Found Footage: Feminism Lost in Time

Dana HellerOld Dominion University
Vol. 21, No. 1 (Spring 2002), 85-98

This essay reads the publicity surrounding The Blair Witch Project—the mock documentary or “found footage” of three student filmmakers trying to produce a film about the legendary witchcraft in the town Burkittsville—next to the HBO film If These Walls Could Talk 2 (1999), a narrative triptych about four generations of lesbians. Through analyzing the trope of discovery of documented images and voices of the feminist past, the essay shows how history is mobilized to play decisive roles in the intense current cultural struggle over how we remember feminist histories and over whether, indeed, we remember feminist history at all. Heller’s important discussion further discloses filmic metaphoric evidence of vanished possibilities, heroic gains heretofore unrecognized, and invitations to reconsider the consequences of feminism’s struggles to continue itself, to reproduce itself through time. The essay argues that at a time when feminism as a political movement is pronounced as nowhere and barren—save for exclusive and rarefied locations—feminism as a national myth shows up everywhere, its presence coded as memories that circulate throughout the current contests for national meaning that popular culture mediates.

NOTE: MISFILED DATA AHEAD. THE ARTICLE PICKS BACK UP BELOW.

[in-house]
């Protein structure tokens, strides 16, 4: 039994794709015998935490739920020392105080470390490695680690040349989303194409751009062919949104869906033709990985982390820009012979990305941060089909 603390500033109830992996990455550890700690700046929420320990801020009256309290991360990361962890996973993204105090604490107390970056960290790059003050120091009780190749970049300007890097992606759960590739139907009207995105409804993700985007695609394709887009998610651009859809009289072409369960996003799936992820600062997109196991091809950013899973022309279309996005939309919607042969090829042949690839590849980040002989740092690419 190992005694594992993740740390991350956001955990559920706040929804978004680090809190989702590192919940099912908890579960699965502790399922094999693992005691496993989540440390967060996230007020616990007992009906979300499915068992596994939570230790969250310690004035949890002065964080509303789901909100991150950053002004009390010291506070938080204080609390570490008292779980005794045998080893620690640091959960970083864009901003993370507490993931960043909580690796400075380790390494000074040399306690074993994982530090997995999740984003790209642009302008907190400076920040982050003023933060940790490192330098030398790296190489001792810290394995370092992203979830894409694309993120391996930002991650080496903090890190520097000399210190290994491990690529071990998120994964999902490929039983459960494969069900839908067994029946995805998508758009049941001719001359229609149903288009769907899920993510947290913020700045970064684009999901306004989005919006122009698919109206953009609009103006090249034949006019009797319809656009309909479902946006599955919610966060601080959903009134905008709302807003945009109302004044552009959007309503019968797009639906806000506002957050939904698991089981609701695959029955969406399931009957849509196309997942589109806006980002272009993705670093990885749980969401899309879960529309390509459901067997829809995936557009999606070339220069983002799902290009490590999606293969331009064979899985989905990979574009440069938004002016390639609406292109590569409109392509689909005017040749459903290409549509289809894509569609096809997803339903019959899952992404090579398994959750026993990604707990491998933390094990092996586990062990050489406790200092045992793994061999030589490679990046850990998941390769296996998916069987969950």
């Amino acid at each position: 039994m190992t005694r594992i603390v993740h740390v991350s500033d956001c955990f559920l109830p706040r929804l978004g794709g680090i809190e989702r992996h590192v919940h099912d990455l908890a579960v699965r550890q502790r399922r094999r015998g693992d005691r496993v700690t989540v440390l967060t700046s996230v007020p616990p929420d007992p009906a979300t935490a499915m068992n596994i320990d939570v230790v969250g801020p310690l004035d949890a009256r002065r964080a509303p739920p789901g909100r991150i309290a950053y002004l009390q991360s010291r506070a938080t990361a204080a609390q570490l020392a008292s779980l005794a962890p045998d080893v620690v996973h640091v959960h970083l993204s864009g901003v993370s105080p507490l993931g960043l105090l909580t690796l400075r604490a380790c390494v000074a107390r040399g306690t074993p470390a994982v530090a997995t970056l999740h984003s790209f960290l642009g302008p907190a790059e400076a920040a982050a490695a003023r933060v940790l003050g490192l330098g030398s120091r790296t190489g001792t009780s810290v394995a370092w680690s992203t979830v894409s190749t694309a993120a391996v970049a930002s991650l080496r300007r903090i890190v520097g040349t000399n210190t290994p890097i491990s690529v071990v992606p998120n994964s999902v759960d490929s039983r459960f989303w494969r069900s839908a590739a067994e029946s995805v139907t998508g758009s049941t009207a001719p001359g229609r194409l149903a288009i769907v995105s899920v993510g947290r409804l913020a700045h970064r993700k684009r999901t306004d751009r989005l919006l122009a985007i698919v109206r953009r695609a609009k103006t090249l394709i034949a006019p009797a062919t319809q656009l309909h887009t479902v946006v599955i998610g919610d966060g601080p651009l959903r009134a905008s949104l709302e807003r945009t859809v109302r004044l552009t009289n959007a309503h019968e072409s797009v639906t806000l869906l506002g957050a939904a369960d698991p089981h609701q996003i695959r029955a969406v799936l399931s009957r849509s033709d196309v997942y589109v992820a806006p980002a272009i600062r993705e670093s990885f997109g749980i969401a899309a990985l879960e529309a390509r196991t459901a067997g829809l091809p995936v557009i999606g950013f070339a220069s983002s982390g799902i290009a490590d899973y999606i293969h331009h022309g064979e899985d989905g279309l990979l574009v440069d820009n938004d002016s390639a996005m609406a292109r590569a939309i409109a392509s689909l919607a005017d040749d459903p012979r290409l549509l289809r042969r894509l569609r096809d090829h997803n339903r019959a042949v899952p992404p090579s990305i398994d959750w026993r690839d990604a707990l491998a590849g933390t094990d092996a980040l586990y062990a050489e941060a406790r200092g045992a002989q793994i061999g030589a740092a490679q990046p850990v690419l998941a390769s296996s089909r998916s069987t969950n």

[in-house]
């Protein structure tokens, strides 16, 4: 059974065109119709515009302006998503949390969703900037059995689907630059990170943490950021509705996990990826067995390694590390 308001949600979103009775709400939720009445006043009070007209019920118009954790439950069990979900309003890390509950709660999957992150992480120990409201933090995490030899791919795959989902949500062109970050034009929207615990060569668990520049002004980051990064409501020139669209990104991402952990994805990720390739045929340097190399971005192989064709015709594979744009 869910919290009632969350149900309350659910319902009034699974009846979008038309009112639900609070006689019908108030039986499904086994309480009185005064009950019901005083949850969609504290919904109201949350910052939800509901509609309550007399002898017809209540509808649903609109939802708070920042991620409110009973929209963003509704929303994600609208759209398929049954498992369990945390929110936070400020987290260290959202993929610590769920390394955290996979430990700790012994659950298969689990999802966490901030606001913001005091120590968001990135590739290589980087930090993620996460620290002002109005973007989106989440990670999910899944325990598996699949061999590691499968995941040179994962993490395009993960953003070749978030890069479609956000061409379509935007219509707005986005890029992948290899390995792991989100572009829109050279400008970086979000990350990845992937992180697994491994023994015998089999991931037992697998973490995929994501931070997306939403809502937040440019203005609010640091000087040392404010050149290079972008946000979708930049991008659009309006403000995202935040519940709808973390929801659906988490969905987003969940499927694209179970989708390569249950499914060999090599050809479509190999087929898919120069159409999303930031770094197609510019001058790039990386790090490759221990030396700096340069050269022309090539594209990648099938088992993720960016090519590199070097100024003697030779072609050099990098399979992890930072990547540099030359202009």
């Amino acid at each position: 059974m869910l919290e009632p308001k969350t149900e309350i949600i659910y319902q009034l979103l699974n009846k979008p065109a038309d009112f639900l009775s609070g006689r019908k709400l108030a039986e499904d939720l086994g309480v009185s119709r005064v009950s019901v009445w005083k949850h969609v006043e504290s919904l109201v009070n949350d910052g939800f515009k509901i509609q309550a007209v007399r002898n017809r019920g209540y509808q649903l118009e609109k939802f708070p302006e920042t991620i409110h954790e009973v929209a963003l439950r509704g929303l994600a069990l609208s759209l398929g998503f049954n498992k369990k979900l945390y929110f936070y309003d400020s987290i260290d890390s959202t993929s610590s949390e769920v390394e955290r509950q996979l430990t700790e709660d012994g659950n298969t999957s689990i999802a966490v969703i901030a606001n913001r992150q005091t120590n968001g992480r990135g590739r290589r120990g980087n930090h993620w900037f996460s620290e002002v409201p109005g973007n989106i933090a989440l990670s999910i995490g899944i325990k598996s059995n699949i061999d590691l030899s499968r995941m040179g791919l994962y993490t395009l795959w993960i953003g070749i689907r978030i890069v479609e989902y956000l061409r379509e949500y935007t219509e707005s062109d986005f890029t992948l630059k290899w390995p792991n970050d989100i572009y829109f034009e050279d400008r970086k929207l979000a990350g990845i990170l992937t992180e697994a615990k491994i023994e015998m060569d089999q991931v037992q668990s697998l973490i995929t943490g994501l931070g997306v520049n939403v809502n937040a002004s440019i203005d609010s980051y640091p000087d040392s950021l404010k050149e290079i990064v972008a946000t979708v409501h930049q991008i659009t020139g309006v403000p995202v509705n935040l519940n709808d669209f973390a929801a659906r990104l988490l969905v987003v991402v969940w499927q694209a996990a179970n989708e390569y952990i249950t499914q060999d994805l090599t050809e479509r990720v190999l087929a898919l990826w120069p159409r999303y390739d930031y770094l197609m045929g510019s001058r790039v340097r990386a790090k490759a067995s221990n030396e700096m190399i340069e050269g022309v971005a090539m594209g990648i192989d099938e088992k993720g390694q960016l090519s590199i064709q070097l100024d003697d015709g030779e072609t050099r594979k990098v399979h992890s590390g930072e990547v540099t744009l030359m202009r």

Mary Wollstonecraft Sojourner Truth Margaret Atwood Abigail Adams Amy Tan H.D. Simone de Beauvoir Zora Neale Hurston Frances Burney Virginia Woolf

"The white saxifrage with the indented leafe is moste commended for the breakinge of the Stone."

— Turner, Herbal, III, 68 [1568]